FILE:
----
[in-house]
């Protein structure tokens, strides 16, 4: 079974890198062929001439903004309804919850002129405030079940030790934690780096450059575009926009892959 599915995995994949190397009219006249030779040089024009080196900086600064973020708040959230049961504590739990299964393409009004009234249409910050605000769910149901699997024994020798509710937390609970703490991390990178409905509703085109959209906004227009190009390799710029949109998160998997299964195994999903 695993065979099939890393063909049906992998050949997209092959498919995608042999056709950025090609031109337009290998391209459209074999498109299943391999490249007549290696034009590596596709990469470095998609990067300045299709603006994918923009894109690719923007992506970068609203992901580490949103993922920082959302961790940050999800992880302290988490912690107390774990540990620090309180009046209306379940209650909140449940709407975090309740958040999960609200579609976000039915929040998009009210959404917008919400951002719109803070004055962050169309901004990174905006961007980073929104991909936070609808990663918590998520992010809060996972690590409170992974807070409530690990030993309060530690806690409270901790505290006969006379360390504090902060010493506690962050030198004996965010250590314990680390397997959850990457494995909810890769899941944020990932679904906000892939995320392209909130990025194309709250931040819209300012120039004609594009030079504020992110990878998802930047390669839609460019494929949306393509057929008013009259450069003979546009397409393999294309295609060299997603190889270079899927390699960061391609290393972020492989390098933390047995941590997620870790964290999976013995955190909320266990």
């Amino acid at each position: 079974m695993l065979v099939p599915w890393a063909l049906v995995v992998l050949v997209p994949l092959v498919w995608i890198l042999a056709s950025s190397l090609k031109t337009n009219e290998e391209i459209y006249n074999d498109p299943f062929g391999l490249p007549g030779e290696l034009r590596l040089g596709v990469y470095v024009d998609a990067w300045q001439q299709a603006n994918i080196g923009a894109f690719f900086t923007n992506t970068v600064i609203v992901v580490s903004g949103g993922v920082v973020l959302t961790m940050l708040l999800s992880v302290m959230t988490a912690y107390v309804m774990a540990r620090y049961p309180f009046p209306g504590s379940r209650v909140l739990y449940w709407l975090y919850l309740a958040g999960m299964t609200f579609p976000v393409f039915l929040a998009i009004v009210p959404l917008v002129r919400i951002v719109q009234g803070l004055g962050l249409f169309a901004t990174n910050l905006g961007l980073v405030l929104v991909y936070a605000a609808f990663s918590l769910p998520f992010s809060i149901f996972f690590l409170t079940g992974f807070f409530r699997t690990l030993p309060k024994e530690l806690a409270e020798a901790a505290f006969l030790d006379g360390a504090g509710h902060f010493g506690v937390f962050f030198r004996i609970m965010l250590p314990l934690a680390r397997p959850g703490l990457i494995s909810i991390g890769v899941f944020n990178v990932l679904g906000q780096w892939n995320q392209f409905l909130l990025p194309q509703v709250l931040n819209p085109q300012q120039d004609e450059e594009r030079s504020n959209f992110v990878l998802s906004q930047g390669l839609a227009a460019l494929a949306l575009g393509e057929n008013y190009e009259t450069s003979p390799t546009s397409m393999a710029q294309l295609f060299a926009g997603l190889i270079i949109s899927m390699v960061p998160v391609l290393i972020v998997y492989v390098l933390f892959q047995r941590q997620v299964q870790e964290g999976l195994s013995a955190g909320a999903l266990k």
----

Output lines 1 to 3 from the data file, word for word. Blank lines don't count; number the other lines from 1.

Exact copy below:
[in-house]
């Protein structure tokens, strides 16, 4: 079974890198062929001439903004309804919850002129405030079940030790934690780096450059575009926009892959 599915995995994949190397009219006249030779040089024009080196900086600064973020708040959230049961504590739990299964393409009004009234249409910050605000769910149901699997024994020798509710937390609970703490991390990178409905509703085109959209906004227009190009390799710029949109998160998997299964195994999903 695993065979099939890393063909049906992998050949997209092959498919995608042999056709950025090609031109337009290998391209459209074999498109299943391999490249007549290696034009590596596709990469470095998609990067300045299709603006994918923009894109690719923007992506970068609203992901580490949103993922920082959302961790940050999800992880302290988490912690107390774990540990620090309180009046209306379940209650909140449940709407975090309740958040999960609200579609976000039915929040998009009210959404917008919400951002719109803070004055962050169309901004990174905006961007980073929104991909936070609808990663918590998520992010809060996972690590409170992974807070409530690990030993309060530690806690409270901790505290006969006379360390504090902060010493506690962050030198004996965010250590314990680390397997959850990457494995909810890769899941944020990932679904906000892939995320392209909130990025194309709250931040819209300012120039004609594009030079504020992110990878998802930047390669839609460019494929949306393509057929008013009259450069003979546009397409393999294309295609060299997603190889270079899927390699960061391609290393972020492989390098933390047995941590997620870790964290999976013995955190909320266990």
């Amino acid at each position: 079974m695993l065979v099939p599915w890393a063909l049906v995995v992998l050949v997209p994949l092959v498919w995608i890198l042999a056709s950025s190397l090609k031109t337009n009219e290998e391209i459209y006249n074999d498109p299943f062929g391999l490249p007549g030779e290696l034009r590596l040089g596709v990469y470095v024009d998609a990067w300045q001439q299709a603006n994918i080196g923009a894109f690719f900086t923007n992506t970068v600064i609203v992901v580490s903004g949103g993922v920082v973020l959302t961790m940050l708040l999800s992880v302290m959230t988490a912690y107390v309804m774990a540990r620090y049961p309180f009046p209306g504590s379940r209650v909140l739990y449940w709407l975090y919850l309740a958040g999960m299964t609200f579609p976000v393409f039915l929040a998009i009004v009210p959404l917008v002129r919400i951002v719109q009234g803070l004055g962050l249409f169309a901004t990174n910050l905006g961007l980073v405030l929104v991909y936070a605000a609808f990663s918590l769910p998520f992010s809060i149901f996972f690590l409170t079940g992974f807070f409530r699997t690990l030993p309060k024994e530690l806690a409270e020798a901790a505290f006969l030790d006379g360390a504090g509710h902060f010493g506690v937390f962050f030198r004996i609970m965010l250590p314990l934690a680390r397997p959850g703490l990457i494995s909810i991390g890769v899941f944020n990178v990932l679904g906000q780096w892939n995320q392209f409905l909130l990025p194309q509703v709250l931040n819209p085109q300012q120039d004609e450059e594009r030079s504020n959209f992110v990878l998802s906004q930047g390669l839609a227009a460019l494929a949306l575009g393509e057929n008013y190009e009259t450069s003979p390799t546009s397409m393999a710029q294309l295609f060299a926009g997603l190889i270079i949109s899927m390699v960061p998160v391609l290393i972020v998997y492989v390098l933390f892959q047995r941590q997620v299964q870790e964290g999976l195994s013995a955190g909320a999903l266990k």